having long root to strengthen the soil stability of the area. A landslide database is essential to have a better understanding of causes, impacts and trends of landslide in Bangladesh. It is will helpful to government and other organizations those are interested in working on the issue in work plan formulation and decision making process. A landslide database should be developed by government or by any other organization with due governmental support. In addition to the database, a landslide vulnerability mapping should be done using modern technic like Geographica Information System (GIS) and Remote Sensing (RS) technology that will be used as a strong tool for a better action plan. Furthermore, a geophysical analysis of the area is needed for a better understanding of geology and geomorphology of Chittagong region. Navigating access to the potential resources of international knowledge and expertise could be a good initiative for the understanding of the complex system. The water drainage system of the city is very poor. Flash flood driven water stagnation is a common feature of Chittagong city. There are 22 big canals in Chittagong to drain out the city’s rainwater which have lost their water carrying capacity because of hill cutting induced siltation (Ashraf, 2007) and also of poor management. Drainage system of the city should be improved dramatically to drain out city’s rainwater. Canal grabber should be removed and the flow of canals should be ensured for the improvement of water logging situation. In addition, landslide risk mitigation plan should be developed with efficient enforcement of existing legal instruments. Rescue operations in recent landslides had an experience of poor coordination and inadequate rescue tools. Landslide disaster contingency plan at both government and community level should be formulated with definite coordination body and trained manpower equipped with necessary tools. Chittagong City Corporation should have plan in place to evacuate its residents in case of emergency situation.

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The First World Landslide Forum, 18-21 November 2008, United Nations University (UNU), Tokyo, Japan

5. Conclusion Hill cutting and heavy rainfall are prime factors for landslides in Chittagong that causes death to hundreds people with a great property loss. This catastrophe could be checked by controlling the grabbing of government owned land and by understanding the rainfall pattern and its true relationship with landslide in the region. Detailed landuse planning of the city, a landslide database, landslide mapping and geophysical analysis of the city is essential to minimize landslides and its impacts in the region. In addition, a landslide contingency plan should be in place that would direct proper coordination of the needs of crisis period. Furthermore, incorporating international resources with total plan and actions will enhance the capacity of concerned organizations in dealing the hazard.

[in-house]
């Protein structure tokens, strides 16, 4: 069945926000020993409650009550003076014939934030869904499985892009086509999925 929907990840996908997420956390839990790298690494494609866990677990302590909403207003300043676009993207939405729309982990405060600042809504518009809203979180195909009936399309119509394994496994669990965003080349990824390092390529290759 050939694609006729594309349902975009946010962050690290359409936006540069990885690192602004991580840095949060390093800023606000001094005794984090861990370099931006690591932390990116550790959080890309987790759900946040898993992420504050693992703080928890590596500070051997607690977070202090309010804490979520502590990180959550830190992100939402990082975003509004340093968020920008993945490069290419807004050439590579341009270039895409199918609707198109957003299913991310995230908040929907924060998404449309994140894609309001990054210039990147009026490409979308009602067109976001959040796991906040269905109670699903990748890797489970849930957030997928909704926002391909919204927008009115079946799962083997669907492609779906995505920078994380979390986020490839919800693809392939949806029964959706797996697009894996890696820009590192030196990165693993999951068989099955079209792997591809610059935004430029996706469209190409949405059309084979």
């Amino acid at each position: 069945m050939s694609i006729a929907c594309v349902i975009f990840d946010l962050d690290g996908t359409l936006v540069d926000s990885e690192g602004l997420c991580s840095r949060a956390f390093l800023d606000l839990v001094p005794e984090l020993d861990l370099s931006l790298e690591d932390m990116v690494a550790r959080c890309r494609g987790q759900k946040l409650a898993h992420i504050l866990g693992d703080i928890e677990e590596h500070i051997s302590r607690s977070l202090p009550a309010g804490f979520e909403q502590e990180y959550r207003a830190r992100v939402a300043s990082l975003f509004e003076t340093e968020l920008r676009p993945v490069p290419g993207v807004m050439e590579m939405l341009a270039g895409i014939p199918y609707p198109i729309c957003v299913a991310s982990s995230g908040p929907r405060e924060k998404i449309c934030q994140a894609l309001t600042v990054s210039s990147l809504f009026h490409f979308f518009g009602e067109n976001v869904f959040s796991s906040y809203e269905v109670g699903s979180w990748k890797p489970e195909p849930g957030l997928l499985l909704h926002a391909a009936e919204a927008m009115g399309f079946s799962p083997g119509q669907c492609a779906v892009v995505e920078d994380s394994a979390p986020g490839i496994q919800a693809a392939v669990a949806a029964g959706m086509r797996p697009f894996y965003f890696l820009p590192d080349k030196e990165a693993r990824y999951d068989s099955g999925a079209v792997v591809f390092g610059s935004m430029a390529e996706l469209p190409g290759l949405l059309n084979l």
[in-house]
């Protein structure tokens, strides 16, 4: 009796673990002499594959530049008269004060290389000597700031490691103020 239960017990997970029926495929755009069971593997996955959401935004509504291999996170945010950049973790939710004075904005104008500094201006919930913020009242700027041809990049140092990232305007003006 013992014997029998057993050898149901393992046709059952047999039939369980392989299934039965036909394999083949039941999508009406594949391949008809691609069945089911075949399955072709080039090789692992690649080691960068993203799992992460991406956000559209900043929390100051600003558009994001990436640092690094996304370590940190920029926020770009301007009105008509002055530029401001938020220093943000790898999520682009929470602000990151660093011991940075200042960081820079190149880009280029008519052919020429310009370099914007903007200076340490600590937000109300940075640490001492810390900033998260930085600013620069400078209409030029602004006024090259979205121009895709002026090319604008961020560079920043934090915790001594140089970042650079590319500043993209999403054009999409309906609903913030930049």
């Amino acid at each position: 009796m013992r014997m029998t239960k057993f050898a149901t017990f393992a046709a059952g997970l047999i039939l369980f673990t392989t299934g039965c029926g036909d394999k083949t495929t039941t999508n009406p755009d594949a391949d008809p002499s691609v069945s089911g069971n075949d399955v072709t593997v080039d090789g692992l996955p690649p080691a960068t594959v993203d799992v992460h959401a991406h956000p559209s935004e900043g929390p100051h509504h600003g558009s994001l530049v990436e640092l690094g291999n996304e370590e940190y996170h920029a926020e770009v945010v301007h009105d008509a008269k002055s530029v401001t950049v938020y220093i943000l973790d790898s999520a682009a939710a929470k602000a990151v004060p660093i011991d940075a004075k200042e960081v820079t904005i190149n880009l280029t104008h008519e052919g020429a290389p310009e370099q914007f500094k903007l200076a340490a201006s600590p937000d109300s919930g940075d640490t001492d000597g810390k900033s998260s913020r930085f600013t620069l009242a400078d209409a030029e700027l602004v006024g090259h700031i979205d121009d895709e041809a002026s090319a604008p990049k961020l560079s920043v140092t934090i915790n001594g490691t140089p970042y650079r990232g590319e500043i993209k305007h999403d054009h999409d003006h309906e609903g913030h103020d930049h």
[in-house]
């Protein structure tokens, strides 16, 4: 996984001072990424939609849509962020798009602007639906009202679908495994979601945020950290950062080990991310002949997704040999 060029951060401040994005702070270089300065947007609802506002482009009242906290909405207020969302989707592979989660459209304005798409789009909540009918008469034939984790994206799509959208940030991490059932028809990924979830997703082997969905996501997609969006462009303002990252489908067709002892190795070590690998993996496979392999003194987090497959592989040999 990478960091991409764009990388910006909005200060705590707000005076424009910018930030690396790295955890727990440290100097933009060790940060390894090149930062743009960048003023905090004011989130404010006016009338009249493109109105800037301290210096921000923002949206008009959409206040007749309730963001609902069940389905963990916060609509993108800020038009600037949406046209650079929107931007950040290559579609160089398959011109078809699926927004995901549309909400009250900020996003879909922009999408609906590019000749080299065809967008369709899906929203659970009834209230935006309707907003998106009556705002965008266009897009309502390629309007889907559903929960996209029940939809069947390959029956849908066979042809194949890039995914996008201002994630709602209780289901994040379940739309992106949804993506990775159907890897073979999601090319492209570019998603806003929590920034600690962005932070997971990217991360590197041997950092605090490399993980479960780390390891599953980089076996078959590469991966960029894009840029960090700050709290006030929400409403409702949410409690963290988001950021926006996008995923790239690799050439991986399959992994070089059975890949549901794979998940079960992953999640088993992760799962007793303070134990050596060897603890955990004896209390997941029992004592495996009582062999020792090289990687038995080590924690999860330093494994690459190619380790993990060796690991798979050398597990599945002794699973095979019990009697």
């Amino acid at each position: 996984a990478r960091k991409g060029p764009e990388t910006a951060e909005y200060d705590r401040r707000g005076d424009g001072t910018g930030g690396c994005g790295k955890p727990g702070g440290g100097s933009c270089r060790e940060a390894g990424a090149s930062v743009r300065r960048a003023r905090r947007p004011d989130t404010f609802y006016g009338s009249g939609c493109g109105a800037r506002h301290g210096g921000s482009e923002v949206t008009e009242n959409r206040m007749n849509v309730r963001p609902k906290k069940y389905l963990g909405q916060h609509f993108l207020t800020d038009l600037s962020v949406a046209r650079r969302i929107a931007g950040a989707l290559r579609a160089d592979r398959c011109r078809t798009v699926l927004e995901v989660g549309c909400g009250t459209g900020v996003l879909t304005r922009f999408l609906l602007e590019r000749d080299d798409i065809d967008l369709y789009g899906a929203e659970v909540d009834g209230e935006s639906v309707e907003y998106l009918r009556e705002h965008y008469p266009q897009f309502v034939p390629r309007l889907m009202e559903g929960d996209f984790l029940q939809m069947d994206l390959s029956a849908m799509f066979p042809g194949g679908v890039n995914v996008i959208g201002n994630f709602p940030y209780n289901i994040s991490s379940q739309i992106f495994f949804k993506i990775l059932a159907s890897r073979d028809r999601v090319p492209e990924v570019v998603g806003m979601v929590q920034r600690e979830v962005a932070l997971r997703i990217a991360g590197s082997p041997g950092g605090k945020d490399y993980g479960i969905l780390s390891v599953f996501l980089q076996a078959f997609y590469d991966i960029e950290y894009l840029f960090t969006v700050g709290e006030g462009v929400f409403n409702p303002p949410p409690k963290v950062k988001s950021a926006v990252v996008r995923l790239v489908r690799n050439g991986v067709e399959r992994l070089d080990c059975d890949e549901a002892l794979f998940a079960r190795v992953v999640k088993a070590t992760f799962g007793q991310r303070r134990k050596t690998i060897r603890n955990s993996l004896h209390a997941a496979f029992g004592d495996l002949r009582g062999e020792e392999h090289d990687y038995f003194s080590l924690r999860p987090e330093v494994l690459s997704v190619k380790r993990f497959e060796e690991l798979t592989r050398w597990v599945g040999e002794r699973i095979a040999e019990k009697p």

Suggested citation Sarwar G M, 2008, Landslide Tragedy of Bangladesh, The First World Landslide Forum, 18-21 November 2008, United Nations University (UNU), Tokyo, Japan.

6. References
Ashraf, A 2007, Personal communication with city planner and engineer Ali Ashraf, Chairman, Institute of Engineers, Chittagong, Bangladesh. BBC 1997, Six dead in Bangladeshi earthquake, 22 November 2007, http://news.bbc.co.uk/1/hi/world/south_asia/33820 .stm Biswas, S 2007, What caused landslide deaths in Chittagong? Weekly Holiday, 22 June 2007, Dhaka, Bangladesh. Evans, S G, Guthrie, R H, Roberts, N J, Bishop, N F 2007, The disastrous 17 February 2006 rockslidedebris avalanche on Leyte Island, Philippines: a catastrophic landslide in tropical mountain terrain, Natural Hazards and Earth System Sciences 7, pp89-101 Havenith, H B, Torgoev, I, Meleshko, A, Alioshin, Y, Torgoev, A, Daneels, G 2006, Landslides in the Mailuu-Suu Valley, Krygyzstan – Hazards and Impacts, Landslides 3, pp137-147 Hayat, T 2008, Chittagong Landslide Kills 11, The Daily NewAge, 19 August 2008, Dhaka Bangladesh Islam, M S 2008, Challenges of Dev: Hill Cutting and Landslide, Speech at Roundtable Discussion arranged by the Daily Star, 30 August 2008, Chittagong, Bangladesh Ko, C K, Flentje, P, Chowdhury, R 2004, Interpretation of probability of landsliding triggered by rainfall, Landslides 1:263–275 Kyoji, S, Wang, G, Fukuoka, H 2004, Assessment of Landslide Risk during Earthquake/ Rainfall on Urban Areas, Annuals of Disaster Prevention Research Institute, Kyoto University, No. 47C, Kyoto, Japan. Nagarajan, R, Roy, A, Kumar, R V, Mukherjee, A, Khire, M V 2000, Landslide hazard susceptibility mapping based on terrain and climatic factors for tropical monsoon regions, Bull Eng Geol Env 58, pp275–287 Paudel, P P, Omura, H, Kubota, T, Morita, K 2003, Landslide damage and disaster management system in Nepal, Disaster Prevention and Management 12(5), pp413-419 Yalcin, A 2007, Environmental Impacts of Landslides: A Case Study from East Black Sea Region, Turkey, Environmental Engineering Science 24(6), pp.821-833.